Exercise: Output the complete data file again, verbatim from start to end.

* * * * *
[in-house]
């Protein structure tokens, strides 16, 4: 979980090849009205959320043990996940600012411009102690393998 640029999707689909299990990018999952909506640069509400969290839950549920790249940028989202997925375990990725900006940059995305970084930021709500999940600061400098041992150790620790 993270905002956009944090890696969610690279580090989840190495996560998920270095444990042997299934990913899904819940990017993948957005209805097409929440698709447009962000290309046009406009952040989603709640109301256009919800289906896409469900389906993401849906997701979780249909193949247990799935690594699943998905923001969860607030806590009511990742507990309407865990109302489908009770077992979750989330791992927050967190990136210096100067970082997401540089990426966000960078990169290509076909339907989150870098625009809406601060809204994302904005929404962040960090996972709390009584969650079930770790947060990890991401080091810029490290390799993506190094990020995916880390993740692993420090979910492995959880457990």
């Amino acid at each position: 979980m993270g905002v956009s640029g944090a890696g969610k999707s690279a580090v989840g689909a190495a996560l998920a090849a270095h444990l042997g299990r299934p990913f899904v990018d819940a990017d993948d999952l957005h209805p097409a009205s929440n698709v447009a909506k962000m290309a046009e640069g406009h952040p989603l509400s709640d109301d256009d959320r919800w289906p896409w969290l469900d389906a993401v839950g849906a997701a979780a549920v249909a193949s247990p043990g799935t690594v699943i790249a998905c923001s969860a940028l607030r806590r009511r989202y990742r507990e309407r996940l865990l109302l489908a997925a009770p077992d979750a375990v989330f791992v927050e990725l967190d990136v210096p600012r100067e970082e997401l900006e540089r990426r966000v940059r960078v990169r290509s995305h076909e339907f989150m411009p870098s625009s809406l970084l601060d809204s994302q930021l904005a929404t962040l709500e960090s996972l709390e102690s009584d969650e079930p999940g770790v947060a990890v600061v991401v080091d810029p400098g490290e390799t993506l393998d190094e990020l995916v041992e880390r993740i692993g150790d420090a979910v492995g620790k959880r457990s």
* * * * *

[in-house]
């Protein structure tokens, strides 16, 4: 979980090849009205959320043990996940600012411009102690393998 640029999707689909299990990018999952909506640069509400969290839950549920790249940028989202997925375990990725900006940059995305970084930021709500999940600061400098041992150790620790 993270905002956009944090890696969610690279580090989840190495996560998920270095444990042997299934990913899904819940990017993948957005209805097409929440698709447009962000290309046009406009952040989603709640109301256009919800289906896409469900389906993401849906997701979780249909193949247990799935690594699943998905923001969860607030806590009511990742507990309407865990109302489908009770077992979750989330791992927050967190990136210096100067970082997401540089990426966000960078990169290509076909339907989150870098625009809406601060809204994302904005929404962040960090996972709390009584969650079930770790947060990890991401080091810029490290390799993506190094990020995916880390993740692993420090979910492995959880457990």
């Amino acid at each position: 979980m993270g905002v956009s640029g944090a890696g969610k999707s690279a580090v989840g689909a190495a996560l998920a090849a270095h444990l042997g299990r299934p990913f899904v990018d819940a990017d993948d999952l957005h209805p097409a009205s929440n698709v447009a909506k962000m290309a046009e640069g406009h952040p989603l509400s709640d109301d256009d959320r919800w289906p896409w969290l469900d389906a993401v839950g849906a997701a979780a549920v249909a193949s247990p043990g799935t690594v699943i790249a998905c923001s969860a940028l607030r806590r009511r989202y990742r507990e309407r996940l865990l109302l489908a997925a009770p077992d979750a375990v989330f791992v927050e990725l967190d990136v210096p600012r100067e970082e997401l900006e540089r990426r966000v940059r960078v990169r290509s995305h076909e339907f989150m411009p870098s625009s809406l970084l601060d809204s994302q930021l904005a929404t962040l709500e960090s996972l709390e102690s009584d969650e079930p999940g770790v947060a990890v600061v991401v080091d810029p400098g490290e390799t993506l393998d190094e990020l995916v041992e880390r993740i692993g150790d420090a979910v492995g620790k959880r457990s």